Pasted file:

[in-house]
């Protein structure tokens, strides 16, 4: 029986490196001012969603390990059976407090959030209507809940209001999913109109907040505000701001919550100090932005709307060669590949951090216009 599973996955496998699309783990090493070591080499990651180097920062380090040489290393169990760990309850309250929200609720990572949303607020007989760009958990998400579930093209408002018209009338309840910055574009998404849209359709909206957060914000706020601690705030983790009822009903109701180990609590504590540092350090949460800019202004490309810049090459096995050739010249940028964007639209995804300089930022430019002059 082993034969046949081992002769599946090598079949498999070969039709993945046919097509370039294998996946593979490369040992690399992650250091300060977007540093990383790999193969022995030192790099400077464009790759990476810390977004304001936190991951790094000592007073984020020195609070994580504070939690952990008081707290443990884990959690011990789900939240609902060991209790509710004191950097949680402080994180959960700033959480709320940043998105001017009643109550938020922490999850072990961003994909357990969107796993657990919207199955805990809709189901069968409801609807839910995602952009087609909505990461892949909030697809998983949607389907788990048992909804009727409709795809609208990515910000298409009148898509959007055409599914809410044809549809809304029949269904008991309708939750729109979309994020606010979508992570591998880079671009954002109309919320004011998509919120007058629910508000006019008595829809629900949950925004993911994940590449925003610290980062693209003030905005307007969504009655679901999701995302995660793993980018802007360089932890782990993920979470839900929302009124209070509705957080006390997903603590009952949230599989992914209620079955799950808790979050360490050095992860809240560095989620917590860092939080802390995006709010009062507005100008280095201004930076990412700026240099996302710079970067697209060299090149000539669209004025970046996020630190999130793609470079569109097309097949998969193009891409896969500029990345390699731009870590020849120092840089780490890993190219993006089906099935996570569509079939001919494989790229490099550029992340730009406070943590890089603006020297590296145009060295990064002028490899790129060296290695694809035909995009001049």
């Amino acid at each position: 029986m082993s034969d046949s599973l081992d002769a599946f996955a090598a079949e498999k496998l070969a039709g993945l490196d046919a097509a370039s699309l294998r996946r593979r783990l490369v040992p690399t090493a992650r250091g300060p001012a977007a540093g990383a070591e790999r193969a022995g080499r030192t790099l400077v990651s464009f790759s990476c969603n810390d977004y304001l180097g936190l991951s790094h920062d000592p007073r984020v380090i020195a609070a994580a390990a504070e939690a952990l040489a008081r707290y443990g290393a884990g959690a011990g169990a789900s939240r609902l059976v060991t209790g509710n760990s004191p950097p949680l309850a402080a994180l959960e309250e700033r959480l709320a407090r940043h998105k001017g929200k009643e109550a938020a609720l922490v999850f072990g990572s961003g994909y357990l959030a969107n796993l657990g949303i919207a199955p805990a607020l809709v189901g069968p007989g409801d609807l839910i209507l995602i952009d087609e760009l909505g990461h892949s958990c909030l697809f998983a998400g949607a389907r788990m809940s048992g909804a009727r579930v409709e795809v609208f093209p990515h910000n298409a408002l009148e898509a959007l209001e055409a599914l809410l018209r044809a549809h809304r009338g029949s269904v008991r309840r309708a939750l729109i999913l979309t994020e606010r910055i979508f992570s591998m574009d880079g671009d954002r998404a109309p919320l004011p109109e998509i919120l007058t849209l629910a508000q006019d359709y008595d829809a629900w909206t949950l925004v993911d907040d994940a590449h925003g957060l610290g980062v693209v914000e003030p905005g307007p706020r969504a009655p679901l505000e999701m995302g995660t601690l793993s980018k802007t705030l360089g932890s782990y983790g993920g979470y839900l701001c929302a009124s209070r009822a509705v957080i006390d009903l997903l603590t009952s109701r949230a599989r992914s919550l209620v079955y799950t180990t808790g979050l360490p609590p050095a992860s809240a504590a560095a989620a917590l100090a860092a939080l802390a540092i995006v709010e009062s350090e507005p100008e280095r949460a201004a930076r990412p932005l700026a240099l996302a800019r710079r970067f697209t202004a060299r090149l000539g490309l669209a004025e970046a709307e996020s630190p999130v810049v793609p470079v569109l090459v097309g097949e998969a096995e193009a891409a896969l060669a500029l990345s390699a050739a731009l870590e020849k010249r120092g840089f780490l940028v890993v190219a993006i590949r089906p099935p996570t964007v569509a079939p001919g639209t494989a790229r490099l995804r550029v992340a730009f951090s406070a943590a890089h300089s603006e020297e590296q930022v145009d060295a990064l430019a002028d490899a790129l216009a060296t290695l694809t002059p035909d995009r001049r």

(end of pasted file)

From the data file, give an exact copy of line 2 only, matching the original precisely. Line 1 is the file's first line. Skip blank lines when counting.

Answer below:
């Protein structure tokens, strides 16, 4: 029986490196001012969603390990059976407090959030209507809940209001999913109109907040505000701001919550100090932005709307060669590949951090216009 599973996955496998699309783990090493070591080499990651180097920062380090040489290393169990760990309850309250929200609720990572949303607020007989760009958990998400579930093209408002018209009338309840910055574009998404849209359709909206957060914000706020601690705030983790009822009903109701180990609590504590540092350090949460800019202004490309810049090459096995050739010249940028964007639209995804300089930022430019002059 082993034969046949081992002769599946090598079949498999070969039709993945046919097509370039294998996946593979490369040992690399992650250091300060977007540093990383790999193969022995030192790099400077464009790759990476810390977004304001936190991951790094000592007073984020020195609070994580504070939690952990008081707290443990884990959690011990789900939240609902060991209790509710004191950097949680402080994180959960700033959480709320940043998105001017009643109550938020922490999850072990961003994909357990969107796993657990919207199955805990809709189901069968409801609807839910995602952009087609909505990461892949909030697809998983949607389907788990048992909804009727409709795809609208990515910000298409009148898509959007055409599914809410044809549809809304029949269904008991309708939750729109979309994020606010979508992570591998880079671009954002109309919320004011998509919120007058629910508000006019008595829809629900949950925004993911994940590449925003610290980062693209003030905005307007969504009655679901999701995302995660793993980018802007360089932890782990993920979470839900929302009124209070509705957080006390997903603590009952949230599989992914209620079955799950808790979050360490050095992860809240560095989620917590860092939080802390995006709010009062507005100008280095201004930076990412700026240099996302710079970067697209060299090149000539669209004025970046996020630190999130793609470079569109097309097949998969193009891409896969500029990345390699731009870590020849120092840089780490890993190219993006089906099935996570569509079939001919494989790229490099550029992340730009406070943590890089603006020297590296145009060295990064002028490899790129060296290695694809035909995009001049």